ICA moving towards other biometric scanning methods

The Immigration and Checkpoints Authority has started to scan travellers' iris images as an alternate biometric identification.
The Immigration and Checkpoints Authority has started to scan travellers' iris images as an alternate biometric identification. PHOTO: LIANHE WANBAO

We refer to the letters from Mr Ng Chor Chye (Problems with airport's fingerprint scanning, May 24) and Mr T. Jeganathan (Thumbprint scan may be a problem for some seniors, May 31).

We are aware that some travellers encounter problems with fingerprint scanning even though they had not faced any such issues in the past or at other checkpoints.

On average, about 3 per cent of travellers encounter problems when using the automated fingerprint clearance lanes across all our checkpoints.

The reasons for this include fingerprint deterioration or dry fingers at the point of scanning.

The Immigration and Checkpoints Authority's (ICA) system configuration for automated clearance is consistent across all our checkpoints and our officers readily render assistance to travellers who have difficulties.

Travellers can also approach ICA officers to enrol other readable fingerprints to facilitate their immigration clearance.

In Mr Jeganathan, as well as Mr Ng and his family's cases, ICA officers assisted to enrol a new set of fingerprints for them.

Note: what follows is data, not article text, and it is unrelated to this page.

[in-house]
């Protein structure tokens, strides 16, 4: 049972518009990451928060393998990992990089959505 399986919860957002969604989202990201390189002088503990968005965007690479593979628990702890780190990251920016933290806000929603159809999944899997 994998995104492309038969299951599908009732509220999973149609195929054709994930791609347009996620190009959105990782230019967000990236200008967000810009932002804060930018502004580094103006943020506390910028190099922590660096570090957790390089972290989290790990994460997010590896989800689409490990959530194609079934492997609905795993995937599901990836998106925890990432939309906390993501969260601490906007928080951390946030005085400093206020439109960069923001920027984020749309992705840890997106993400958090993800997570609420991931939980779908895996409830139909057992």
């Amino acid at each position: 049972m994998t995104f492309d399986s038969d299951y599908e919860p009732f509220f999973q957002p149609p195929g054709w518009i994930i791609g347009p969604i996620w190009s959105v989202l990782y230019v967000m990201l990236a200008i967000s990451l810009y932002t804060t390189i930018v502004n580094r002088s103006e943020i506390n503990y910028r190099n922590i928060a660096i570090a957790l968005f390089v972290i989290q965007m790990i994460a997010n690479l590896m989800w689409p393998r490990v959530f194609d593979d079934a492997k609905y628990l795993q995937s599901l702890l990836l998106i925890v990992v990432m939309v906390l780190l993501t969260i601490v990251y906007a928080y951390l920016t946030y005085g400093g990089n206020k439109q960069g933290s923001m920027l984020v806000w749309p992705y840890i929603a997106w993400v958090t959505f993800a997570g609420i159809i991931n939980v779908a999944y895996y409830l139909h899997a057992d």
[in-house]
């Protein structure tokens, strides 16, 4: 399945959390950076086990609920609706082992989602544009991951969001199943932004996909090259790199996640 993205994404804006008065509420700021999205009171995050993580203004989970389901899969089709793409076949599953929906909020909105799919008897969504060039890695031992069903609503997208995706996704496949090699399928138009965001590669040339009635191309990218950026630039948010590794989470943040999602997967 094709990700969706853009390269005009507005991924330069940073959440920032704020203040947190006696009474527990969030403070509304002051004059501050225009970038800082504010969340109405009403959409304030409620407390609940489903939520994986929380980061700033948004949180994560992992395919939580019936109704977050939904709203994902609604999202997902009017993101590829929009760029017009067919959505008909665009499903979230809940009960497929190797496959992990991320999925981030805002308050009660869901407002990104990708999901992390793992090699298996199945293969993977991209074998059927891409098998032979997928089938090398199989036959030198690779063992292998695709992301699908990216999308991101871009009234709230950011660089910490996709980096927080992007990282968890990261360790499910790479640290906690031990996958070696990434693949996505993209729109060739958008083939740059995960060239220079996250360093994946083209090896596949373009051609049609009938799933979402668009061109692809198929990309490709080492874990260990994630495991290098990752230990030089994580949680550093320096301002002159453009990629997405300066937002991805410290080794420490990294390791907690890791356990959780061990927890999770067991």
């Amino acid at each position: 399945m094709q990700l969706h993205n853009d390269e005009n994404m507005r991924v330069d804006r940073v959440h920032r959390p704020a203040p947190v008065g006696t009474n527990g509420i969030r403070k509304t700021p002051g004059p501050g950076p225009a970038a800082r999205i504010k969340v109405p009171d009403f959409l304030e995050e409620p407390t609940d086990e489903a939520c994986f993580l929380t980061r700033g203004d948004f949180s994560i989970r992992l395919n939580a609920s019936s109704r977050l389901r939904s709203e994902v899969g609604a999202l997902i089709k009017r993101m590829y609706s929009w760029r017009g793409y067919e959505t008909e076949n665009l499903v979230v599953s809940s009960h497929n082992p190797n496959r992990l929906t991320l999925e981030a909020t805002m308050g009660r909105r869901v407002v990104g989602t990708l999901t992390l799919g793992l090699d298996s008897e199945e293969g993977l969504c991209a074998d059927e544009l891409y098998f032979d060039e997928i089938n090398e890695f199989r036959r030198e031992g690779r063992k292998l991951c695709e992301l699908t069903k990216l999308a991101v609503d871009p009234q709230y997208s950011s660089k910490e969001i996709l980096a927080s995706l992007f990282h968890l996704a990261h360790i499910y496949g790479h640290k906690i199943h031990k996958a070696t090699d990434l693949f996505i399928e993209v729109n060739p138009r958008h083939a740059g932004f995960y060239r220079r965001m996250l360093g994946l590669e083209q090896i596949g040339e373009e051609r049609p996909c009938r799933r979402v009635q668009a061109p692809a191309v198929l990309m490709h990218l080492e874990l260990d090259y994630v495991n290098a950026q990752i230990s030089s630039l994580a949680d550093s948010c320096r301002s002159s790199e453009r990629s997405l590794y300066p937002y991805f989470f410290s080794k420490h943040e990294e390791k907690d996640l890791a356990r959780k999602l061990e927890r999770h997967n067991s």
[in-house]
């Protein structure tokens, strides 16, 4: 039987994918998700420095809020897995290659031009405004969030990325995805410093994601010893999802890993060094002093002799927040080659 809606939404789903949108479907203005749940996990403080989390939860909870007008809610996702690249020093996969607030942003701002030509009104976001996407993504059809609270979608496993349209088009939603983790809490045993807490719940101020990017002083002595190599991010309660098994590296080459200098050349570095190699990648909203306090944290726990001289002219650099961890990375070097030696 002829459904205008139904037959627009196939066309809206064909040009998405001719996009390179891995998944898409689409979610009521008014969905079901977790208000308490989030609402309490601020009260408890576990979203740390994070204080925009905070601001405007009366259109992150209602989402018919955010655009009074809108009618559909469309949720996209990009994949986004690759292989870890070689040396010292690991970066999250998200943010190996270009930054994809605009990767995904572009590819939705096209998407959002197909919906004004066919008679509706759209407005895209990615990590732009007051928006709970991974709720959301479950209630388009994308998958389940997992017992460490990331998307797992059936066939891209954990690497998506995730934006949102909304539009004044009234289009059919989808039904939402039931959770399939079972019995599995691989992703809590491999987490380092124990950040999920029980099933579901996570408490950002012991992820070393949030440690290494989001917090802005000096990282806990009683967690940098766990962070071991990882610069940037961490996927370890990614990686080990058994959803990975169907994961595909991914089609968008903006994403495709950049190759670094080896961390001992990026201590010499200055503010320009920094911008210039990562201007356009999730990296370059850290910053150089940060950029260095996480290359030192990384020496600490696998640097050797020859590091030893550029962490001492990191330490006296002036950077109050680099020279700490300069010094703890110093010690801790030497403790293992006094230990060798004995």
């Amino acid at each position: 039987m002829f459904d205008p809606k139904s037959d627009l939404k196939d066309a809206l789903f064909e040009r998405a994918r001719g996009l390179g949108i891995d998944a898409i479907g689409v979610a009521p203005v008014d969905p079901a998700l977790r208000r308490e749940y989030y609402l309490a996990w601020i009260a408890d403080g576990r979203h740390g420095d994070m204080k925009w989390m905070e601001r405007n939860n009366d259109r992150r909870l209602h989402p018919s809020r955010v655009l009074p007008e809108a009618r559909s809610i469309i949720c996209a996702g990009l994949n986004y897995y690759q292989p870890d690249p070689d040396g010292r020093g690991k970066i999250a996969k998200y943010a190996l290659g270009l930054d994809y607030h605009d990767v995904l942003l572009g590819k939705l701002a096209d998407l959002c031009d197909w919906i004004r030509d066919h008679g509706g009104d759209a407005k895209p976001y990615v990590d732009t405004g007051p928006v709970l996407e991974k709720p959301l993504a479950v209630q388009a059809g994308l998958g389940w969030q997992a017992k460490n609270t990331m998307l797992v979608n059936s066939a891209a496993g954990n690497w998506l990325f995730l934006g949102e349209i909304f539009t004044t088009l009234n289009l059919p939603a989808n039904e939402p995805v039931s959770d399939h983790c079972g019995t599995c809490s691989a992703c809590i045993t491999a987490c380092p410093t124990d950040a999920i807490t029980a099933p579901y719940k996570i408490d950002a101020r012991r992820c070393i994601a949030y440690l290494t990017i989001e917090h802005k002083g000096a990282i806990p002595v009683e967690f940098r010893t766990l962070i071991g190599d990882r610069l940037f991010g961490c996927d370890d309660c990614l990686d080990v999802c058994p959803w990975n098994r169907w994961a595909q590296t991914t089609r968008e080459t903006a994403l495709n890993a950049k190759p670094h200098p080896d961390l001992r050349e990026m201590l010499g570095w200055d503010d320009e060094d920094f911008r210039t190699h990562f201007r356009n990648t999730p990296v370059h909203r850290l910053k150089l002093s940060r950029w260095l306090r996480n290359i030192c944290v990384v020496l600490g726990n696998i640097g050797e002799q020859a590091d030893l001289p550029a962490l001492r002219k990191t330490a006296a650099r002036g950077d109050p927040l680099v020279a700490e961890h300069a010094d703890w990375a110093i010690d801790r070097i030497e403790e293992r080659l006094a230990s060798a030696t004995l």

We would also like to clarify that we had contacted Mr Jeganathan in February to address his concerns and assured him our system had been updated with his newly enrolled set of fingerprints.

ICA is constantly looking for ways to enhance immigration clearance. For example, we have started to scan travellers' iris images as an alternate biometric identification.

We also recently began a trial for contactless, "breeze-through" automated immigration clearance at Tuas Checkpoint, which leverages iris recognition to clear travellers. Under this new system, Singaporeans will not be required to present their fingerprints nor passports.

Mr Jeganathan said that he had no problems with fingerprint scanning when clearing Malaysia's immigration.

Every country's border security regime is different, and calibrated differently based on various factors, such as its threat assessment and risk threshold.

Singapore imposes very stringent standards and requirements at our borders, to keep our country and citizens safe and secure, and keep out persons who may pose such threats to us.

ICA would like to thank fellow Singaporeans for their understanding and cooperation in helping us ensure a safe and pleasant experience for travellers at our checkpoints.

Patrick Ong

Head, Public & Internal Communications

Corporate Communications Division

Immigration & Checkpoints Authority

A version of this article appeared in the print edition of The Straits Times on June 05, 2019, with the headline 'ICA moving towards other biometric scanning methods'. Print Edition | Subscribe